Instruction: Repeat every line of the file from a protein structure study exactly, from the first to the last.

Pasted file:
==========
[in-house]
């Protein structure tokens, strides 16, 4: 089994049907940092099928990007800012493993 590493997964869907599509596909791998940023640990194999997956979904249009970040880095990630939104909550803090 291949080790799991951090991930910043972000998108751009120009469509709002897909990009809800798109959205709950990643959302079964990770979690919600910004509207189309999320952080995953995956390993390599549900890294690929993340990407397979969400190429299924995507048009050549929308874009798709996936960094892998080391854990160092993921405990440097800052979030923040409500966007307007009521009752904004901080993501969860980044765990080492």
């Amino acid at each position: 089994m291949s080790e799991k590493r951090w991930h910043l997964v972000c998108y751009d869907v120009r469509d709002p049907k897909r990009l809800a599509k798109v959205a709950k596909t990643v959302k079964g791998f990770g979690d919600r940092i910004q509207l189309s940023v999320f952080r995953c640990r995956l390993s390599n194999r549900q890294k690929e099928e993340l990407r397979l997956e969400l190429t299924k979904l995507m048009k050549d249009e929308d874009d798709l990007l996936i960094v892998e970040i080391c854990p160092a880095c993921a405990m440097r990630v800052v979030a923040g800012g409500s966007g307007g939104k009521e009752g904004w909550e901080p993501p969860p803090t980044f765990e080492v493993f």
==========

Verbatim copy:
[in-house]
């Protein structure tokens, strides 16, 4: 089994049907940092099928990007800012493993 590493997964869907599509596909791998940023640990194999997956979904249009970040880095990630939104909550803090 291949080790799991951090991930910043972000998108751009120009469509709002897909990009809800798109959205709950990643959302079964990770979690919600910004509207189309999320952080995953995956390993390599549900890294690929993340990407397979969400190429299924995507048009050549929308874009798709996936960094892998080391854990160092993921405990440097800052979030923040409500966007307007009521009752904004901080993501969860980044765990080492």
């Amino acid at each position: 089994m291949s080790e799991k590493r951090w991930h910043l997964v972000c998108y751009d869907v120009r469509d709002p049907k897909r990009l809800a599509k798109v959205a709950k596909t990643v959302k079964g791998f990770g979690d919600r940092i910004q509207l189309s940023v999320f952080r995953c640990r995956l390993s390599n194999r549900q890294k690929e099928e993340l990407r397979l997956e969400l190429t299924k979904l995507m048009k050549d249009e929308d874009d798709l990007l996936i960094v892998e970040i080391c854990p160092a880095c993921a405990m440097r990630v800052v979030a923040g800012g409500s966007g307007g939104k009521e009752g904004w909550e901080p993501p969860p803090t980044f765990e080492v493993f």